A billion dollar lesson — tell your boss what’s wrong

I sat in on a fascinating talk by former *Wall Street Journal* reporter Paul Carroll this week. Carroll is the co-author (along with Chunka Mui) of *Billion Dollar Lessons* about some of the most colossal business failures and what can be learned from them. The event was sponsored by the [Churchill Club](http://www.churchillclub.com).

Carroll recounted some of the familiar ones, though with additional insights as to the reasons behind them. He noted, for example, companies that aren’t technology-oriented, can get enamored with the latest disruptive technology with dire consequences. Exhibit A: Federal Express’ disastrous Zapmail rollout in the mid-1980s.

“Companies make the mistake of assuming their competition will remain static,” said Carroll. Zapmail made sense at the time because fax machines weren’t very good and the service offered a way for companies to get important documents delivered the same day they were sent. Problem was, fax machines got better and less expensive, leaving Federal Express with a half a billion dollar write-off a few years after launch.

And then technology companies themselves get carried away. The Iridium satellite project had a competitive edge when it was first hatched in 1985, but $5 billion later it failed and the consortium behind it was forced to sell its assets for $25 million.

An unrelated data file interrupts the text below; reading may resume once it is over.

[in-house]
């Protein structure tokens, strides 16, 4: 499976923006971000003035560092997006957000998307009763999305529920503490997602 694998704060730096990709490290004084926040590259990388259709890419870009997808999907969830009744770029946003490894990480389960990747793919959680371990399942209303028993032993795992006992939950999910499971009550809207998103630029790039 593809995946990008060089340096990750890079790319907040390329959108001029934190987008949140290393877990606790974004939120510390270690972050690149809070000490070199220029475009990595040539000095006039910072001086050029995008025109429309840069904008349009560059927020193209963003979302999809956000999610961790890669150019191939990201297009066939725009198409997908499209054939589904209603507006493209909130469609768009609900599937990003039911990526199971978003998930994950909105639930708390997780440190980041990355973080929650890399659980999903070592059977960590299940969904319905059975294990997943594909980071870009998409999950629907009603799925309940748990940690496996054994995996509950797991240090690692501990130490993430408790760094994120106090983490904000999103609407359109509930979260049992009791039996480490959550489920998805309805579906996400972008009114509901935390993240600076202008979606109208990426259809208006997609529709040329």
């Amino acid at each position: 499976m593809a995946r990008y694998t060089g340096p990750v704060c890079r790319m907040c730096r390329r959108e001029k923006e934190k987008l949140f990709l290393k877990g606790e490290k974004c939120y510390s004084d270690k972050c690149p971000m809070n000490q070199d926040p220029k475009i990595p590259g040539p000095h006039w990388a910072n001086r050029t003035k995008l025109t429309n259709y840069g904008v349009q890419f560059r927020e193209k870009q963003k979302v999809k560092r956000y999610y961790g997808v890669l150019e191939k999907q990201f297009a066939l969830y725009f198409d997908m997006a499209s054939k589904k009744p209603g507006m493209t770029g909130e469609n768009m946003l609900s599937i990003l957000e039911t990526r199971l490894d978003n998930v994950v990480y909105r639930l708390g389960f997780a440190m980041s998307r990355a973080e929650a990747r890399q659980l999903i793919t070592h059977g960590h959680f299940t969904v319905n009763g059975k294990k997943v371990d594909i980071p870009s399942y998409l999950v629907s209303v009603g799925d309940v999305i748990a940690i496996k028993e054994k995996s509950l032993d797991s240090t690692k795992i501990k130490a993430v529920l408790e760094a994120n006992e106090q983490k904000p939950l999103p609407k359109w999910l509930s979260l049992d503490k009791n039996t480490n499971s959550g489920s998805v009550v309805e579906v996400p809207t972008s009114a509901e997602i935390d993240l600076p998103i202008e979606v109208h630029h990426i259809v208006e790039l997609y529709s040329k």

**The Emperor has no clothes**

Carroll has no problem with big ideas and thinking different, but he said companies often make decisions for the wrong reason. Worse, it’s not companies but the CEO making the mistakes everyone else can see but are too afraid to make waves.

“There’s a desire to please the CEO,” he said. “But successful organizations tolerate a high level of disagreement, even encourage it,” he said. Carroll covered IBM for years and recalls its legendary CEO Tom Watson “loved a good fight.” He suggests companies would even be wise to designate a devil’s advocate to make sure new ideas can withstand critical evaluation.

**But what about Apple?**

So in the spirit of Carroll’s supposition, I waited for the Q&A portion to disagree. I said it all sounded good in theory, but how did he explain the success of a company like Apple, which seems to run counter to a culture of challenging ideas — unless the challenge comes from CEO Steve Jobs.

Carroll conceded Jobs is the exception that proves the rule. “Apple is an anomaly. Steve Jobs is just remarkable, he’s Mozart,” said Carroll. Going by his knowledge of failed mergers and acquisitions, Carroll recalled Jobs convinced Apple to buy his company NeXT as part of his return to Apple. “At the time, I thought it was a mistake,” said Carroll.

You can read excerpts from *Billion Dollar Lessons* and find information on company failures at a [related Web site](http://www.billiondollarlessons.com”).

Carroll joked that with the way some of the big company failures are going now he may have to re-title the next edition to *Trillion Dollar Lessons*.

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